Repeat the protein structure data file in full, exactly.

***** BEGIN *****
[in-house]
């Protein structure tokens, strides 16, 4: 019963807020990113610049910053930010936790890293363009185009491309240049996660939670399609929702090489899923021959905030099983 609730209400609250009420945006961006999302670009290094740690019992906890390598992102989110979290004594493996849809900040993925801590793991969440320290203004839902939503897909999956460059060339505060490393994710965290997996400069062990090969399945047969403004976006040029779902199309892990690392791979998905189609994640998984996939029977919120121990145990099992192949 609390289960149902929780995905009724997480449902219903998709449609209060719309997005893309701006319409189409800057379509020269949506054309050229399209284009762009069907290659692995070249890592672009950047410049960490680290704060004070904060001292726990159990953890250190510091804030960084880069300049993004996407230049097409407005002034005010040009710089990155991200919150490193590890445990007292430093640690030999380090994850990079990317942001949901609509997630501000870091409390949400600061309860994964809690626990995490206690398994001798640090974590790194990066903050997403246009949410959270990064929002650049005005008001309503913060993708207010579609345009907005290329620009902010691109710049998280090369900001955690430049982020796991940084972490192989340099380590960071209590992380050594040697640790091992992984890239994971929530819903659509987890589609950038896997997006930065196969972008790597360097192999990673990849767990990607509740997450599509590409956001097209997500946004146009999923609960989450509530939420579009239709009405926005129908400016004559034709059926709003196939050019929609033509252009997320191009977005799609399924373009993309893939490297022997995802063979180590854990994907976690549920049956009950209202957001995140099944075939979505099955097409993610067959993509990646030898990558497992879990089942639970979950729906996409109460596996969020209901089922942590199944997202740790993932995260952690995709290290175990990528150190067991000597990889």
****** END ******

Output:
[in-house]
């Protein structure tokens, strides 16, 4: 019963807020990113610049910053930010936790890293363009185009491309240049996660939670399609929702090489899923021959905030099983 609730209400609250009420945006961006999302670009290094740690019992906890390598992102989110979290004594493996849809900040993925801590793991969440320290203004839902939503897909999956460059060339505060490393994710965290997996400069062990090969399945047969403004976006040029779902199309892990690392791979998905189609994640998984996939029977919120121990145990099992192949 609390289960149902929780995905009724997480449902219903998709449609209060719309997005893309701006319409189409800057379509020269949506054309050229399209284009762009069907290659692995070249890592672009950047410049960490680290704060004070904060001292726990159990953890250190510091804030960084880069300049993004996407230049097409407005002034005010040009710089990155991200919150490193590890445990007292430093640690030999380090994850990079990317942001949901609509997630501000870091409390949400600061309860994964809690626990995490206690398994001798640090974590790194990066903050997403246009949410959270990064929002650049005005008001309503913060993708207010579609345009907005290329620009902010691109710049998280090369900001955690430049982020796991940084972490192989340099380590960071209590992380050594040697640790091992992984890239994971929530819903659509987890589609950038896997997006930065196969972008790597360097192999990673990849767990990607509740997450599509590409956001097209997500946004146009999923609960989450509530939420579009239709009405926005129908400016004559034709059926709003196939050019929609033509252009997320191009977005799609399924373009993309893939490297022997995802063979180590854990994907976690549920049956009950209202957001995140099944075939979505099955097409993610067959993509990646030898990558497992879990089942639970979950729906996409109460596996969020209901089922942590199944997202740790993932995260952690995709290290175990990528150190067991000597990889």